From the steam engine to the microchip to the plasma screen, the modern age is a wonder of micro-engineering and innovation which is often driven by the books, television, and movies we enjoy. For example, War of the Worlds inspired the first rocket, built by Robert H. Goddard in 1926. Also, the communicators on the original Star Trek led to the development of cellphone technology. And so on, into the modern era, when yet another film has inspired an innovation that could change the world.
According to Sony, the first working model of an ectoplasmic containment unit will weigh about 6.66 kilograms (14.68 lbs) and incorporates the same battery-extending STAMINA mode from Sony’s Xperia smartphones (watch the video above). It also incorporates a Cyber-shot RX compact camera which can record playback immediate viewing or for real-time projection. But how does it work? Company specifications state:
“miniaturized superconducting synchrotron which accelerates injected protons from a hydrogen plasma cell. Superconducting temperatures are maintained by a liquid helium reservoir, and an active cryocooler ensures that operational time vastly exceeds that available from a cryogen dewar alone. Adaptive beam-steering technology guides the proton beam to an ergonomic wand, which doubles as a beam-halo tuning cavity to provide maximum down-range accuracy. The backpack form factor allows built-in psychokinetic grounding to the user’s spinal column, eliminating spectral noise feedback loops.”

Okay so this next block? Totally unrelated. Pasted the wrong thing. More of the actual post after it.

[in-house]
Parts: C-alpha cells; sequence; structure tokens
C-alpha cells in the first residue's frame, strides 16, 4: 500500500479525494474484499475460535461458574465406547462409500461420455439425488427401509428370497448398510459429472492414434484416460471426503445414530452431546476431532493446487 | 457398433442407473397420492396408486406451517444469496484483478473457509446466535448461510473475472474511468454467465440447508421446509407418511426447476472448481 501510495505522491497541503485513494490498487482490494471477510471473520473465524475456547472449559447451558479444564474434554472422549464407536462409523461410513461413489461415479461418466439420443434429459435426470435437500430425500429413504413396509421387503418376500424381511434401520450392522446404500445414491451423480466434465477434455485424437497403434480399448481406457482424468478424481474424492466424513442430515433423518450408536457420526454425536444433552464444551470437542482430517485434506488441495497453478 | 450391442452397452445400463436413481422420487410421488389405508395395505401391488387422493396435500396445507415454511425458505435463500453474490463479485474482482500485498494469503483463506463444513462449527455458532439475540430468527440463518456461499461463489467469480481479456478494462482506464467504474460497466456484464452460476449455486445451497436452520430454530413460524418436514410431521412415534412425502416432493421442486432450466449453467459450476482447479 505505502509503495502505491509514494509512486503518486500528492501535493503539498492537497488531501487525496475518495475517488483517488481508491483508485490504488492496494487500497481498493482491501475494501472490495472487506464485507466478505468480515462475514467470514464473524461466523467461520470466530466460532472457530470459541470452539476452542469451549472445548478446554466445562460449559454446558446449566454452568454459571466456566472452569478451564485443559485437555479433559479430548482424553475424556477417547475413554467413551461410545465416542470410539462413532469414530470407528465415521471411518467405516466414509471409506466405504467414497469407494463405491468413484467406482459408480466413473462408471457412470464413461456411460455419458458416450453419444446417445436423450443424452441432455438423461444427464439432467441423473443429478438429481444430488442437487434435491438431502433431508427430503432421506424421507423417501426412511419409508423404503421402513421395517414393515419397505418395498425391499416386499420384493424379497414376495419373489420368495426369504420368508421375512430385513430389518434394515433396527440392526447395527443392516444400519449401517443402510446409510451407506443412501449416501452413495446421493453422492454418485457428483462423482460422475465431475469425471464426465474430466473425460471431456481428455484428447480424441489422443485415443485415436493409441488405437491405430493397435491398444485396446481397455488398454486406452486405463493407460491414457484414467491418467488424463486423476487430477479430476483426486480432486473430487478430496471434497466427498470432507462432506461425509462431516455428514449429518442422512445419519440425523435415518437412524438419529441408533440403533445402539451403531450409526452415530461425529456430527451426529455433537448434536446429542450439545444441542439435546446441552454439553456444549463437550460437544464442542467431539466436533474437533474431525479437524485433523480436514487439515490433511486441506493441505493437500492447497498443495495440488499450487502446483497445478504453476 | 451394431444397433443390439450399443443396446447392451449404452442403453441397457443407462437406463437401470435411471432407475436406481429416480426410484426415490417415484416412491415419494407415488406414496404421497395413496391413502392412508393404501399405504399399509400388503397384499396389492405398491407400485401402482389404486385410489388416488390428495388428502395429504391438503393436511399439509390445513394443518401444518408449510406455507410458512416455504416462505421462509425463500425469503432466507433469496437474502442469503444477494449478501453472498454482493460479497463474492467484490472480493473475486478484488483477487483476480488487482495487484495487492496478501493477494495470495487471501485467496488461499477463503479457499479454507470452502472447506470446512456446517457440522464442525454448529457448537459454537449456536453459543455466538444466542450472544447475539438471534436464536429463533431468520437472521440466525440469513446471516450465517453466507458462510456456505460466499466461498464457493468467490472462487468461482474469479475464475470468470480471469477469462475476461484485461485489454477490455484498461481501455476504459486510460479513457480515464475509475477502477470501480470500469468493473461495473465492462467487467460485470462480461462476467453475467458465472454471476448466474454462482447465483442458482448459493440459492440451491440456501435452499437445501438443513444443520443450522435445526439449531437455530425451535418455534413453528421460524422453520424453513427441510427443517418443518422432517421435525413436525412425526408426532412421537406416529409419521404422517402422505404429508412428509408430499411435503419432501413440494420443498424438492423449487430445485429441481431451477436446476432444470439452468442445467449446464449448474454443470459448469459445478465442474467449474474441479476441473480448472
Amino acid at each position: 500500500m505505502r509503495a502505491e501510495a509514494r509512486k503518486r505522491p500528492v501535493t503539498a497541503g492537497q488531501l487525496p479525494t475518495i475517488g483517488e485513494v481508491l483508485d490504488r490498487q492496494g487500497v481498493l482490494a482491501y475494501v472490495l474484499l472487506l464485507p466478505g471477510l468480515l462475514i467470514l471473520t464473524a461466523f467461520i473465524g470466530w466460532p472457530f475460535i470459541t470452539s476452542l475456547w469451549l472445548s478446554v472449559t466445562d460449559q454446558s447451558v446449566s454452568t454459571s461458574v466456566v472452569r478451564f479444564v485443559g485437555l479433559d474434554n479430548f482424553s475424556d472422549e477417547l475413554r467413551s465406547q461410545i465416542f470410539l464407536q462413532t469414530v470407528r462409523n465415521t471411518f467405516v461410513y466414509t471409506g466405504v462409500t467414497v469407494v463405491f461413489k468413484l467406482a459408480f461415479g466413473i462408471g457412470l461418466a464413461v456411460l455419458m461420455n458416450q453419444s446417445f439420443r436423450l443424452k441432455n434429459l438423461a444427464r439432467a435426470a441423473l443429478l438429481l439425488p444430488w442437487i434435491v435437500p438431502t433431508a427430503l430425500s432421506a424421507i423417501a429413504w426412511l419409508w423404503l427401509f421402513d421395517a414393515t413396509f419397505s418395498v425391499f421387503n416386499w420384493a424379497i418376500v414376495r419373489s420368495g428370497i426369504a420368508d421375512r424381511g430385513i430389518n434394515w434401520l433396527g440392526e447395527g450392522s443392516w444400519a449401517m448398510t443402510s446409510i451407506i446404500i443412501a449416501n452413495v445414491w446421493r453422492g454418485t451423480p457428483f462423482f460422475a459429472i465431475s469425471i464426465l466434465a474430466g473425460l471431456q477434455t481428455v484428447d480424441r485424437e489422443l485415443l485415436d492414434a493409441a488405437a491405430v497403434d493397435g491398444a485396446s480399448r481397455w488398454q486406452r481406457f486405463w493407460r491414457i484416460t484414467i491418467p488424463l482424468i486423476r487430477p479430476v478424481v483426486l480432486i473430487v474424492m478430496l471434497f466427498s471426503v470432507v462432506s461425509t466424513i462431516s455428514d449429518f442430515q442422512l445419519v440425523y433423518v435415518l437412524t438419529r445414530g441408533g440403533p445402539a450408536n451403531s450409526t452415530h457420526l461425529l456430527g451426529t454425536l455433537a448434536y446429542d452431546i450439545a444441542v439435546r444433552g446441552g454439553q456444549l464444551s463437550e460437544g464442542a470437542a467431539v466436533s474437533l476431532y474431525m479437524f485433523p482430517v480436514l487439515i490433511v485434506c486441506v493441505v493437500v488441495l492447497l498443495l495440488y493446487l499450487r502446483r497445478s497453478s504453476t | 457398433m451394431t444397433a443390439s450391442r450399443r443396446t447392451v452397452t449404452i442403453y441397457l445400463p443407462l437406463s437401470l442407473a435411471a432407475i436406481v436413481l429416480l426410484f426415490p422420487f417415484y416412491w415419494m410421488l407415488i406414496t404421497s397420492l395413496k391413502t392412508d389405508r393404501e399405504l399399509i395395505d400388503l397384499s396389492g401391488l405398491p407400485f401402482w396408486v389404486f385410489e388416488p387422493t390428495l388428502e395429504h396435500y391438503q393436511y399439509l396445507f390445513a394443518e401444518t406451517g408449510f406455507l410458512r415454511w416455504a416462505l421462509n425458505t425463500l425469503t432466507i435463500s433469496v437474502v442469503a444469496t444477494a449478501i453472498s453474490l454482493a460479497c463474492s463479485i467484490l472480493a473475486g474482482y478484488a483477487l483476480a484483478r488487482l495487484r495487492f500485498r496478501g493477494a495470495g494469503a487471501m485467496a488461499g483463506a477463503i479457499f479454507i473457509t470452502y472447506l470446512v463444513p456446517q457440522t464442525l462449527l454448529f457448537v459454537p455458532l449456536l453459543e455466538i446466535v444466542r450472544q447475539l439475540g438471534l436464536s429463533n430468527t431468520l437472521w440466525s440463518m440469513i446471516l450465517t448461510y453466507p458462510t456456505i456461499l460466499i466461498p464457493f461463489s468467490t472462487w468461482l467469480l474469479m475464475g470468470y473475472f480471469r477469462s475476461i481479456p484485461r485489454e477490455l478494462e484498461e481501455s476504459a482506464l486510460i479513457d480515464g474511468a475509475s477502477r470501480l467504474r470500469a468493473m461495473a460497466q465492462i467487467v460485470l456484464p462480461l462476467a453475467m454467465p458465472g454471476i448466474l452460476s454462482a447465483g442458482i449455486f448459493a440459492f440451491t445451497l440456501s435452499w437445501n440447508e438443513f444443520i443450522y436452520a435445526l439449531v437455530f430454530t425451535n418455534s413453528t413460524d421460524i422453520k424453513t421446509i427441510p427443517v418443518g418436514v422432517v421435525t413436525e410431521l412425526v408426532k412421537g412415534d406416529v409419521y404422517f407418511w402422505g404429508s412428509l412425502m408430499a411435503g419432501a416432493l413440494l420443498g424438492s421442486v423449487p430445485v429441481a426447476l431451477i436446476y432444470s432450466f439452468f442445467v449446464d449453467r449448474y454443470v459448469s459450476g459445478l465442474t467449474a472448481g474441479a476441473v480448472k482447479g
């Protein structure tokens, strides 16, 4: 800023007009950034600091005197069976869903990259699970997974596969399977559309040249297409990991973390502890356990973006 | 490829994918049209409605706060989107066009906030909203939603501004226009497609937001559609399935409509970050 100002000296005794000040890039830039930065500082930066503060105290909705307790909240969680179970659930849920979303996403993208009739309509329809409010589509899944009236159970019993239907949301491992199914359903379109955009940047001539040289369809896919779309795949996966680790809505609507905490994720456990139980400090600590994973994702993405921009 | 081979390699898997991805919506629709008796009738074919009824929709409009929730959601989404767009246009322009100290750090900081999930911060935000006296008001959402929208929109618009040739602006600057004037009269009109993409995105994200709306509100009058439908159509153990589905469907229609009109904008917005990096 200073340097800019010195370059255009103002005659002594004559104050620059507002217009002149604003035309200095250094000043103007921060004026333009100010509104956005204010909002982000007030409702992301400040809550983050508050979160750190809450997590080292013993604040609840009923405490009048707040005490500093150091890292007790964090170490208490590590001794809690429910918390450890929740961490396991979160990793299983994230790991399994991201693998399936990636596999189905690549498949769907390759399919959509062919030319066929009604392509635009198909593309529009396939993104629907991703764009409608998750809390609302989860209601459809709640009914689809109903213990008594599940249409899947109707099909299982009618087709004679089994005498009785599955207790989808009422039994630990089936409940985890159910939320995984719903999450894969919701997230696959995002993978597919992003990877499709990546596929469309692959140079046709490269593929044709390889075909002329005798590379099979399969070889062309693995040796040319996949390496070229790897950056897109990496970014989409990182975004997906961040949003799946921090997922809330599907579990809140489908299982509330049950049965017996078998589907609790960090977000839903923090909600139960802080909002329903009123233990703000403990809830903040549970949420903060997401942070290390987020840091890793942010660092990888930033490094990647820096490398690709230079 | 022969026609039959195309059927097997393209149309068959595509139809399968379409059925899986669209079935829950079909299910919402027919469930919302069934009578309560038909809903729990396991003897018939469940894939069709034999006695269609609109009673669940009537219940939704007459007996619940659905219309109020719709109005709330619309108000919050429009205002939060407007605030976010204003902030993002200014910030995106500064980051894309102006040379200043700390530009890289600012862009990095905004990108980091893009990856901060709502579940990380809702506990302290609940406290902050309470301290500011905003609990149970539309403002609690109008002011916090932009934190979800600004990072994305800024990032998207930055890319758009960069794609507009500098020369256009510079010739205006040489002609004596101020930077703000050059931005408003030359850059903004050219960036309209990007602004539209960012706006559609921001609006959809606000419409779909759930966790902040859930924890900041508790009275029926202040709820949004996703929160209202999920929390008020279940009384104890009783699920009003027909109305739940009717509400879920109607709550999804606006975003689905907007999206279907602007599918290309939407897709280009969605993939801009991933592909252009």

Although likely not available to the public, the proton pack will be released on July 15, 2016. This stunning piece of technological innovation was a joint effort between Sony Corporation and “nuclear engineer and munitions expert” Dr. Jillian Holzman.” Here’s what Sony President Kazuo Hirai had to say about the development of their Proton Pack:
“The perfection of the Proton Pack™, long a dream of the world’s greatest engineers since first pioneered by Dr. Egon Spengler of Columbia University, is an example of Sony’s relentless pursuit of innovation. It absolutely delivers the wow factor that is so important to our company mission.”
Oh son of a…what day is it? April…oh, okay, Sony. You got me. That was a cute piece of Ghostbusters viral marketing launched as an April Fools’ Day gag. Still, you have to admit, if just for one second, didn’t you hope they’d actually developed a real Proton Pack? And to be honest, whether you’re looking forward to, cautiously optimistic about, or absolutely against the upcoming Ghostbusters reboot, the new tech does look pretty tight.
And to be honest, who doesn’t appreciate a good gag to open up April. One thing detractors of the upcoming film can’t argue about, though, is that director Paul Feig certainly kept everyone posted on the new look and gear from the film. And overall, the movie could really go either way. If the script contains a healthy mix of physical and intellectual comedy (let’s not kid ourselves, some of the heartiest laughs in the original film weren’t smart jokes), it could still wind up a fun addition to the Ghostbusters filmography.
Whether the Ghostbusters reboot plays out more like the first trailer or the international trailer – here’s hoping for the latter – it will still mean the first new Ghostbusters screen presence since 1989. And of course, there’s always the return of Slimer to enjoy. Even if the film doesn’t live up to expectations, which are understandably very high, there is a new animated series to look forward to.
Ghostbusters opens in theaters on July 15, 2016.
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